First and foremost, when shopping for dice it’s important to know what makes a great set of dice. Generally there are six major ways that you can judge dice by, and each are as important as the last. They are Accuracy, Durability, Material, Style, Readability, and Affordability. 

We’ll walk you through each of these categories so you know everything you’re looking for:

Accuracy

  • When playing D&D it is incredibly important that your dice be fair and balanced. In order for dice to be fair each of the sides of the die need to be equally sized, and there need to not be any air bubbles or weight shifts so that each side has an equal probability of rolling.
Red-Yellow-Glow-In-the-Dark-Dice-Set

Durability

  • If you’re investing in dice, you want them to last! Over the years dice can see a lot of wear and tear, and lesser brands of dice are going to see some serious signs of damage, whether in cracks, faded numbers, or splitting clean in half. While some weathering can certainly add personality to dice, no one wants to lose their favorite set! Unfortunately a lot of lesser brands have issues with durability, and you have to be careful while shopping.

Material

  • Dice come in two main materials: Polymer (plastic), and Metal. Polymer dice are lighter, but tend to be prone to a lot more problems. They wear down easier, are more prone to cracks and bubbles, and tend to be far less durable than metal dice. However polymer dice can be injected with different colors during their injection molding, and this can lead to beautiful colorations on the dice. Also, they tend to be a lot cheaper!
  • While polymer dice have their drawbacks, metal ones can too. The metal dice can be a bit more expensive, which makes losing one that much more painful. But there are some very cool aspects to the metal dice! Metals tend to be six to seven times the weight of their polymer counterparts, and this lends a much greater sense of gravity to their rolls. In addition, all are electroplated with finishes at the end of their manufacturing process, so there are some truly awesome style and coloration options available to metals that aren’t to polymers. Just make sure you don’t store them together because metal and polymers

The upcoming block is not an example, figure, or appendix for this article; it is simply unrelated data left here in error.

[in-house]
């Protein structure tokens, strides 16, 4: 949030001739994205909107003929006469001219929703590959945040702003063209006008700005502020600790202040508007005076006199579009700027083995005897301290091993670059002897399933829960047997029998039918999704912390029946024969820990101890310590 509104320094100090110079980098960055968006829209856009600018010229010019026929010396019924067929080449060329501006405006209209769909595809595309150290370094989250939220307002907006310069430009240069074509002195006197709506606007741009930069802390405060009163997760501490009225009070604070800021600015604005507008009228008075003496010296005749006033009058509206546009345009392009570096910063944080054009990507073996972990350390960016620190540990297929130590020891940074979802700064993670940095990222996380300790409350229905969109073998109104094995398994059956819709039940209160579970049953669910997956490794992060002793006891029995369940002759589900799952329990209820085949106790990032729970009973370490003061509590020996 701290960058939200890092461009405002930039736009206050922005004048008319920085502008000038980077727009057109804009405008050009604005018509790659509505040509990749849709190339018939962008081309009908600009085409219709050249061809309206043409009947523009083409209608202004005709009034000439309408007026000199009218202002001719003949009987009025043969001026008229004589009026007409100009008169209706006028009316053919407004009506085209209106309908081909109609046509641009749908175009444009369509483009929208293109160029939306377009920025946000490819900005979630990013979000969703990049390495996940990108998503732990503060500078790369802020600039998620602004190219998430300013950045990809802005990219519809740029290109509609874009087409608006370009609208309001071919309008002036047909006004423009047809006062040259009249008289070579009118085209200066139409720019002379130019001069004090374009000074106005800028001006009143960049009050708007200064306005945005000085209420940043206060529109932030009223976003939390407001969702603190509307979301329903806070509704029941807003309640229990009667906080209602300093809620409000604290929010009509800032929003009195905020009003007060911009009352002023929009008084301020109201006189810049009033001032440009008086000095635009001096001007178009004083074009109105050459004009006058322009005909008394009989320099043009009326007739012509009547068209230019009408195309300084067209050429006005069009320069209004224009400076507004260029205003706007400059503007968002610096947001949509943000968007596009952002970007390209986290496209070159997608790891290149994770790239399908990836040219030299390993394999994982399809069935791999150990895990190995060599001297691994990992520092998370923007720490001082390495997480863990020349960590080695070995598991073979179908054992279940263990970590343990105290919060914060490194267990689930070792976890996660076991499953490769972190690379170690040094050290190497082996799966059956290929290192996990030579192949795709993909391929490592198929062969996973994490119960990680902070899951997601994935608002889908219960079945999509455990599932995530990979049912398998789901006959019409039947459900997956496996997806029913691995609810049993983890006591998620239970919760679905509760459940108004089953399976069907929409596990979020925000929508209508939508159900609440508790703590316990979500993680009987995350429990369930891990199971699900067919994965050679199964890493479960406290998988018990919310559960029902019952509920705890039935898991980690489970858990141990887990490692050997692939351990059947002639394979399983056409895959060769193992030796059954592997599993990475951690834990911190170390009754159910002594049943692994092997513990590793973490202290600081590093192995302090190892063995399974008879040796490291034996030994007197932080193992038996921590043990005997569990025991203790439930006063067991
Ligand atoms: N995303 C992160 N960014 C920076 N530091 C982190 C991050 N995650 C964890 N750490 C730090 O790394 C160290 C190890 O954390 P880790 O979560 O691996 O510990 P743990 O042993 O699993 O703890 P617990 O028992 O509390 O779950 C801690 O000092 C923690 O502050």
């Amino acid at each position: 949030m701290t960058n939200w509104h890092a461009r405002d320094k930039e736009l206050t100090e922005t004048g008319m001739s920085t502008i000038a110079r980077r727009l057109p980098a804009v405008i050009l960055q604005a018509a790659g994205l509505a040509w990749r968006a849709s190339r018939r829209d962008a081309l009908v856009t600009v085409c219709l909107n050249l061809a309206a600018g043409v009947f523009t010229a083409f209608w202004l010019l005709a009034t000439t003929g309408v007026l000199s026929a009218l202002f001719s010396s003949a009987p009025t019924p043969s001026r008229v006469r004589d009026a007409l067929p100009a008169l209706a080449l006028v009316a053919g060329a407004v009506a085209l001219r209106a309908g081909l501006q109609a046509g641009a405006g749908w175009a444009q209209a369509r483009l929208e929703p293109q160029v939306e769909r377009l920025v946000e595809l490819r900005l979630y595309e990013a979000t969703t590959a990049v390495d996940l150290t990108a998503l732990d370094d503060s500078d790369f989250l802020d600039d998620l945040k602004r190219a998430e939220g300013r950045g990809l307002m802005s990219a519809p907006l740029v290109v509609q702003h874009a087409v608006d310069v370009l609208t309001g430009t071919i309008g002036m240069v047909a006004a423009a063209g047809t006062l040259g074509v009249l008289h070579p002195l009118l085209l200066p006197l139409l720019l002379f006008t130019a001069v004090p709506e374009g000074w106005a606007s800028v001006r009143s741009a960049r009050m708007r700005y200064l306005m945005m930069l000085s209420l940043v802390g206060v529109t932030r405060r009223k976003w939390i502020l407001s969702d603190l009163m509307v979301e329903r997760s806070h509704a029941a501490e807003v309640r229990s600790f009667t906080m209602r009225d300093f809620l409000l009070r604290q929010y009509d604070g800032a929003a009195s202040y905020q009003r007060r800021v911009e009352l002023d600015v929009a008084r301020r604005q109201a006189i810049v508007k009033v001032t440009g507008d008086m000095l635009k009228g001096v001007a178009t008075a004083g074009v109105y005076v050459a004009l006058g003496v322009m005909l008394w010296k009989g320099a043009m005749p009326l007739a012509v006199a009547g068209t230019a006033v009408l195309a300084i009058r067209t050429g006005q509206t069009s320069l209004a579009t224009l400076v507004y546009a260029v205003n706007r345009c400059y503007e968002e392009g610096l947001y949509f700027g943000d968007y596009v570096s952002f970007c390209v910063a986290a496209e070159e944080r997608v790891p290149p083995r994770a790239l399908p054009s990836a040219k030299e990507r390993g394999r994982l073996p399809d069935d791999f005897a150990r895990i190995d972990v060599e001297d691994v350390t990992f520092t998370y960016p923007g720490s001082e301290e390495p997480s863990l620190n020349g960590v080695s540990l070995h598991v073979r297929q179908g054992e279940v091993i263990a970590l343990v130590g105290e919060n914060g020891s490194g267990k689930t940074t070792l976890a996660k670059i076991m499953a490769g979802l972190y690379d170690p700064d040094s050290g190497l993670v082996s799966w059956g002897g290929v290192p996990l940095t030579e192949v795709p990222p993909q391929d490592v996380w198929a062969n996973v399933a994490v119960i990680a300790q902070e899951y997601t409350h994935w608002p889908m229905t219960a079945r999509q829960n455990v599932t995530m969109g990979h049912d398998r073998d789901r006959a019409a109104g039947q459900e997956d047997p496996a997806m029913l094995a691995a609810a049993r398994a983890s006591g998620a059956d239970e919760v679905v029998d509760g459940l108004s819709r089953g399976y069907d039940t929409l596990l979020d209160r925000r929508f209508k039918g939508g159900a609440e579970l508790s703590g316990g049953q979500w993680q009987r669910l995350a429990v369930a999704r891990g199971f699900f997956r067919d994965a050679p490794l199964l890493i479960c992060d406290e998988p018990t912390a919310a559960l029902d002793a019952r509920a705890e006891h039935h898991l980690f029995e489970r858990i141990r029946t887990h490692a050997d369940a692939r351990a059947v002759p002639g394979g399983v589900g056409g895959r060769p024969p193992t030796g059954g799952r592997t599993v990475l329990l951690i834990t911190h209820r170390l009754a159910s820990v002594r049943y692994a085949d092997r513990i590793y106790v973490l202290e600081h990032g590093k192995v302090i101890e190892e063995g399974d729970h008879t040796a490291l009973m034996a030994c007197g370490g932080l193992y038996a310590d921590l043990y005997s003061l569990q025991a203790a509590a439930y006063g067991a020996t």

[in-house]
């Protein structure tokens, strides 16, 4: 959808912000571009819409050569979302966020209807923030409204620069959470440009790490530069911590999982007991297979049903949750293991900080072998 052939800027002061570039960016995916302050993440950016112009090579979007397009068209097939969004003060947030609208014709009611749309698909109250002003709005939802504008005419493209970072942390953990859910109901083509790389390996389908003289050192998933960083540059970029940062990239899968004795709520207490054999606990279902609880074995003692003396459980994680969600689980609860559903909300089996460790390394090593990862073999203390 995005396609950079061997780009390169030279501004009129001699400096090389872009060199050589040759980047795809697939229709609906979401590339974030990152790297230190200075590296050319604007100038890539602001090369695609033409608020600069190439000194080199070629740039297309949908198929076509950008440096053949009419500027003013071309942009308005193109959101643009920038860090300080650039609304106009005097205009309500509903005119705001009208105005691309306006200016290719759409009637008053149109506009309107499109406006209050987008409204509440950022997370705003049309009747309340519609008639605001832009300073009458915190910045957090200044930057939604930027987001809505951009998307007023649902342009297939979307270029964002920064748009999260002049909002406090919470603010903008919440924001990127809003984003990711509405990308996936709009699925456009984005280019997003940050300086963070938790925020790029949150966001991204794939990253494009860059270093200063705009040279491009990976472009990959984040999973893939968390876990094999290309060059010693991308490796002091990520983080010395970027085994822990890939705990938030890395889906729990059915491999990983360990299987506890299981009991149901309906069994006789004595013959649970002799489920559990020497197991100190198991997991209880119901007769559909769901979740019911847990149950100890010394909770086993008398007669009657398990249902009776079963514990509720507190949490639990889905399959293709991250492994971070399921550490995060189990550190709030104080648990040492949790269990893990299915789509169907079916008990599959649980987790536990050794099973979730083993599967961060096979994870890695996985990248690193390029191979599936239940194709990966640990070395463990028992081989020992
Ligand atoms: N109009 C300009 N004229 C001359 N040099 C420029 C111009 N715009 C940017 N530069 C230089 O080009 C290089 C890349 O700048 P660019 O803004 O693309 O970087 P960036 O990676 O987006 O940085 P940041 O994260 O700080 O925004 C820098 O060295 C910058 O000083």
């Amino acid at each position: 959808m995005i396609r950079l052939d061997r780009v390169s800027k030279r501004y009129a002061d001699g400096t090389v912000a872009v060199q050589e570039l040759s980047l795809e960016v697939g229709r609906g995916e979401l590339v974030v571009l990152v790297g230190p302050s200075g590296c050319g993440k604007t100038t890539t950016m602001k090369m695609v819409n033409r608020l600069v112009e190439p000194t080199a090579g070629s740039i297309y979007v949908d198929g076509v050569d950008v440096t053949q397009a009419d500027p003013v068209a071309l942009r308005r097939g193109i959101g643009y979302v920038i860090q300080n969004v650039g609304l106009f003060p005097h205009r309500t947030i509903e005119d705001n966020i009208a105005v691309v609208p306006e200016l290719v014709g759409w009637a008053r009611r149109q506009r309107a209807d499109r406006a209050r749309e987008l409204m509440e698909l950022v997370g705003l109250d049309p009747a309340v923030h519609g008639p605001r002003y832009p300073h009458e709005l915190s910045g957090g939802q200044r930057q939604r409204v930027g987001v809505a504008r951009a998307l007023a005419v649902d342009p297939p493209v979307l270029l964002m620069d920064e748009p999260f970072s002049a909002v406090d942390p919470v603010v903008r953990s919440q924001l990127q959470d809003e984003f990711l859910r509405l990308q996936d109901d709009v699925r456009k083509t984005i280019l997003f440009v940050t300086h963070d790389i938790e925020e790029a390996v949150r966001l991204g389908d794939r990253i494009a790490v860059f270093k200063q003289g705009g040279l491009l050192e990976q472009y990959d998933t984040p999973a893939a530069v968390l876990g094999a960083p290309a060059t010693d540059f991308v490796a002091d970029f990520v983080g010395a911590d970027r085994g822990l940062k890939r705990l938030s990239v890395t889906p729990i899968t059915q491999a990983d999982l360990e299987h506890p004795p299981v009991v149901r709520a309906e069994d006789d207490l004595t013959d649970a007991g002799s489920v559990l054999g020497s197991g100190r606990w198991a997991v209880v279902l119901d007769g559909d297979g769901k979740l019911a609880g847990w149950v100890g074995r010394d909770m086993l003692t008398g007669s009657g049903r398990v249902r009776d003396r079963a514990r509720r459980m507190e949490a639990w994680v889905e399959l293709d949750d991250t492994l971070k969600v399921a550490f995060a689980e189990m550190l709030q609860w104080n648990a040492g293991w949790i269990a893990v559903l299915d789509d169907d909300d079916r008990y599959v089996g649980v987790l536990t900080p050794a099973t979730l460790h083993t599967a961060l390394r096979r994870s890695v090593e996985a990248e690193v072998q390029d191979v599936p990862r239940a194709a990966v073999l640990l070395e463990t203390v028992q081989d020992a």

don’t play nice, and metals will often scratch the plastics.
  • Ultimately, the choice of material is one of style vs style, and that preference is entirely up to you!
Metal-Old-Brass-7-Die-Set

Style

  • There are some truly wondrous dice out there! A personal favorite is the Chessex Gemini set. These bad boys are given different reflective colorings in the injection molding process so that they have a multicolored shine under the light! Truly gorgeous. One of the coolest things about dice is the wide range of styles, colors, finishes, and designs they come in. Some are arcane and inscribed with elven runes. Others are heavy metal dice that have all the weight and power of old mountains in their rolls. But no matter their size or shape, dice tend to be beautiful, and a beautiful companion to every game of Dungeons and Dragons.

Readability

  • With dice, it’s important that the numbers on the faces be visible. Some color combinations work well for this, and many dice brands succeed at making sure the number color complements the die color well. Unfortunately, sometimes they don’t. When shopping for dice make sure that the numbers you see seem complementary to the dice colors, and make sure they seem visible. Because if not, you might be struggling at the game table.
Red-Yellow-Blue-Font-Blend-Dice-Set

Affordability

  • The last, and most certainly not least aspect you need to judge your dice on is affordability. No one wants to pay overpriced nonsense for dice. But there are some truly wondrous dice out there! These could range from simple metal ones to complex hand-crafted works of art! However the more unique the die, the harder it is to replace if it gets lost. So everyone has to strike a balance. The more expensive dice make wonderful gifts, or great sets that you pull out for special occasions, and the more affordable dice make great standard dice that you use for any and all adventures!

Okay So Now We Know What Makes a Good Dice Set, So What Is The Best Option?

So ultimately there’s so much to know about different kinds of dice, and there’s so much to look for! Ultimately we believe that Chessex are the best manufacturers for the price you pay. There’s a reason they brand themselves as “The coolest dice on the planet” (We’re looking at you Gemini set). And there’s a reason that Chessex are the most popular in the industry. They’ve got everything you’re looking for. They’re accurate, durable, stylistic, readable, and best of all: affordable! So if you’ve got dice needs, come down to the Dice Emporium, and let us help make your adventures ones to remember.